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Asia Tea Time - Cup 54 ☕

This week I talk another record quarter from DBS, how to (legally) avoid taxes on your investments and the scorching heat in Southeast Asia.

Macro in Asia

DBS Group posts yet another record quarter in profits

Singapore’s largest bank, DBS Group, saw its net profit rise 15% year-on-year in the first quarter of 2024 – hitting a record high of S$2.96 billion.

This completely blew away market expectations, with investors having braced for the bank to post S$2.48 billion in net profit.

Why it’s happening

  • Interest rates are staying “higher for longer” and that is benefitting banks that have scale, like DBS.
  • The bank has been super efficient in controlling its costs while also being able to grow its fees from the wealth management and credit card units.

Why it matters

  • Being Singapore’s biggest bank, and also the country’s largest stock by market value, it’s a bellwether for the rest of the banking sector.
  • The record results also pushed the stock to a record market capitalisation of over S$100 billion – the first Singapore-listed company to hit that milestone.

What’s next?

  • Singapore’s second- and third-biggest banks (OCBC and UOB) will be reporting in the next few weeks so investors will be keen to see whether they hit the same highs as DBS.

Tim’s Take 

It was a blockbuster week for Singapore’s largest company and it was no surprise to see why.

Hitting that S$100 billion market cap landmark while also posting a record-high quarterly profit was the culmination of a strong period for the bank. 

Indeed, during the first quarter of 2024 DBS recorded Return on Equity (ROE) – a measure of how effectively profit is generated from shareholders’ equity – of 19.4%. That was a record high for the bank.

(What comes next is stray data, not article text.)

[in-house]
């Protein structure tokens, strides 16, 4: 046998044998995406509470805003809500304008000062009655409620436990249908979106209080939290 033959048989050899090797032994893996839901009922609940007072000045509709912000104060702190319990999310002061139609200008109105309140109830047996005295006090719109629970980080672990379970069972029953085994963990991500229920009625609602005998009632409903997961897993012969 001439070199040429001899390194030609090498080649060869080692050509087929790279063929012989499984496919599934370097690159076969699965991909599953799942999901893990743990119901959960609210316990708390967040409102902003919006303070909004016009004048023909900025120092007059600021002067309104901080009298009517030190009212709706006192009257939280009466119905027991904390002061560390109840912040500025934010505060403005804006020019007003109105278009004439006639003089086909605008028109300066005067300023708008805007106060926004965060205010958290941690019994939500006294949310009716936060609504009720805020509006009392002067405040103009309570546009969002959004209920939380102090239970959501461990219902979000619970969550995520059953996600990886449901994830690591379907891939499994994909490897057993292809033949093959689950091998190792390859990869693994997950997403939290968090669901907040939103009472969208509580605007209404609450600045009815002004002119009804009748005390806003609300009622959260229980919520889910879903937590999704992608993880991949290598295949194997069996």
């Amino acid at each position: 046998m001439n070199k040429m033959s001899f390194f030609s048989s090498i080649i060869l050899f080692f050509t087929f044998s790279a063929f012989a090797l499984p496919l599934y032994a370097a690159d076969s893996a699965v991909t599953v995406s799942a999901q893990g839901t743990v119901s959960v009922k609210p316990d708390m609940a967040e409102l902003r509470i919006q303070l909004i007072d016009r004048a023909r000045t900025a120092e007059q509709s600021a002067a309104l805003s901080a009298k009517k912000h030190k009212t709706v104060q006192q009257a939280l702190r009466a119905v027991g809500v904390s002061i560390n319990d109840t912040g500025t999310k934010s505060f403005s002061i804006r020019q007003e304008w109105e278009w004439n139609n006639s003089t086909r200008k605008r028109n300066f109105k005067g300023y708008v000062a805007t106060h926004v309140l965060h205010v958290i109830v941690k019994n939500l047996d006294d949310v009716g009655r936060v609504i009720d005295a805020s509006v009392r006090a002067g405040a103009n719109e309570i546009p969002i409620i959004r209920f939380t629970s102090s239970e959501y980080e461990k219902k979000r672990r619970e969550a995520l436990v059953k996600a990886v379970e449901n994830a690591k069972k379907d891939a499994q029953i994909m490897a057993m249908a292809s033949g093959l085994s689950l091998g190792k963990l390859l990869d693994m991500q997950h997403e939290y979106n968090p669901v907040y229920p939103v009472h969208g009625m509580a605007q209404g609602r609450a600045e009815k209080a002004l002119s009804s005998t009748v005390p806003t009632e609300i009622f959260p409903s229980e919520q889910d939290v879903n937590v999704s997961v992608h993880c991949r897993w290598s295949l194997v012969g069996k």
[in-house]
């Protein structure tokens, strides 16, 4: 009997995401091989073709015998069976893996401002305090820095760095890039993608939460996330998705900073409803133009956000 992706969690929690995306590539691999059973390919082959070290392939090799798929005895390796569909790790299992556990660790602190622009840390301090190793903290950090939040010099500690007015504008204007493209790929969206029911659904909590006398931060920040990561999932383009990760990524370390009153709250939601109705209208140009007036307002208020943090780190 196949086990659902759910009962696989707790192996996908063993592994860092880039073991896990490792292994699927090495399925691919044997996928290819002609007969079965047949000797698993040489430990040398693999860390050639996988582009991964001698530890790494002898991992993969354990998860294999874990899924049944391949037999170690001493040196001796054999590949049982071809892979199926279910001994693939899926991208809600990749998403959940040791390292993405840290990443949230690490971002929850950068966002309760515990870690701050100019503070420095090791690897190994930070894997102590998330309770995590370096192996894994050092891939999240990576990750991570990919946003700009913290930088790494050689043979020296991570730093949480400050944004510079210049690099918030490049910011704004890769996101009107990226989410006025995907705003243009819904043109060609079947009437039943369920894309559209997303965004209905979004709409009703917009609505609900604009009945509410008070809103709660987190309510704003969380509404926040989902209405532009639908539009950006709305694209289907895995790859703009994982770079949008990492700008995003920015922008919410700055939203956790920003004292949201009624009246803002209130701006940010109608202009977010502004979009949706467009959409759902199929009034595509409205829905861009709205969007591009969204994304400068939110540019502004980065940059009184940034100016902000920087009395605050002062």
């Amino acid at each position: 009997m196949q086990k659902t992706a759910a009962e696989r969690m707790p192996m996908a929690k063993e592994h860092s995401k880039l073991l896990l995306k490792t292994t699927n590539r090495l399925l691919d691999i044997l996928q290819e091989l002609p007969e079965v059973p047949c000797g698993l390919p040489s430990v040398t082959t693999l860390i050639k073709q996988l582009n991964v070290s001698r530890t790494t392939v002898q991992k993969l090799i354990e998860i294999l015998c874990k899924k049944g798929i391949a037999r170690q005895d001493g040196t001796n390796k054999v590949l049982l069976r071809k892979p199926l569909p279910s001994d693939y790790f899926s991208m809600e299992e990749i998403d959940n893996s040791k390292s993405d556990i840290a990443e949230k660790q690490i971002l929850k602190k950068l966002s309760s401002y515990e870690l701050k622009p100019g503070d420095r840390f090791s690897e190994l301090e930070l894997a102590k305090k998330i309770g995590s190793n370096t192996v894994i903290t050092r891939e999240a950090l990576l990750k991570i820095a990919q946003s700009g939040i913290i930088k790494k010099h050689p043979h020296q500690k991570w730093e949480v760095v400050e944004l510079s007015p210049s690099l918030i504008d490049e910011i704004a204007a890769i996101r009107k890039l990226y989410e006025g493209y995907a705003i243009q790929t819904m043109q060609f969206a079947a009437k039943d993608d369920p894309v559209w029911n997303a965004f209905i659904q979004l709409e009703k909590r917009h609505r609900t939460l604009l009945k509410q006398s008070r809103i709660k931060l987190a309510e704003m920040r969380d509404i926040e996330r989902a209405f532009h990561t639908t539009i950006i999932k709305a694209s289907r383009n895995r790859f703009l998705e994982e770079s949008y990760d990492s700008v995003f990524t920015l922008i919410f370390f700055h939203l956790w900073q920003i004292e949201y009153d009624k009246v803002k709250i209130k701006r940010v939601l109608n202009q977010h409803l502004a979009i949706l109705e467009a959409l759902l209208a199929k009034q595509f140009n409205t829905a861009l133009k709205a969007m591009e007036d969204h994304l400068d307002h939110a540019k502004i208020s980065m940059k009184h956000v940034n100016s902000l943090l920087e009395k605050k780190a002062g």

It’s also a remarkable number given most solid banks globally post ROEs in the mid-teens. Even the largest bank in the world and one of the most respected globally – JPMorgan Chase – posted ROE of 17% in its latest Q1 2024 earnings.

That just highlights how strong DBS has been in generating value for shareholders. A cost-income ratio of just 37% in Q1 2024 also illustrated how efficient the bank has been at controlling its cost base. 

Loan growth for the bank was better than expected and the market also took confidence from an upbeat tone from DBS management, particularly guiding for net profit this year to be above 2023’s record level.

Most Singapore investors who hold DBS stock will just be happy the bank is yielding around 6.7% right now with a S$0.54 per quarter dividend payout.

After having recently paid out a 1-for-10 share bonus issue, DBS stock is flying high. Whether it can keep the momentum going if interest rates start to come down is another question.

But for now, the bank’s solid dividend yield should keep income investors interested in its shareholder-friendly policies. 

Tim’s money tip of the week

Focusing on tax when investing is never fun. But when we talk about tax on stock dividends or bond coupons then it’s something we should just be aware of.

For instance, if you own any dividend-paying stocks or exchange-traded funds (ETFs) listed and domiciled in the US, you will automatically get hit with a 30% dividend withholding tax.

One of the best ways to get around this, at least when investing in ETFs, is to buy ETFs listed in London.

These are known as undertaking for collective investment in transferable securities (UCITs) ETFs.

They’re domiciled in Ireland and the stock versions of these ETFs only pay a 15% dividend withholding tax.

Even better, if you buy bond UCITs ETFs listed in London, you will pay no tax whatsoever on bond coupon payments that you receive. 

So, if you’re in that stage of life where bonds matter, then investing through bond UCITS ETFs listed in London could be a very tax-efficient way to get your income.

Story of the week

It’s been an absolutely sweltering week in Southeast Asia, with many countries seeing some record temperatures.

The El Nino weather phenomenon is taking some of the blame but climate change is real, people. 

Indeed, Singapore is warming up at twice the rate of the rest of the world. Stay cool out there.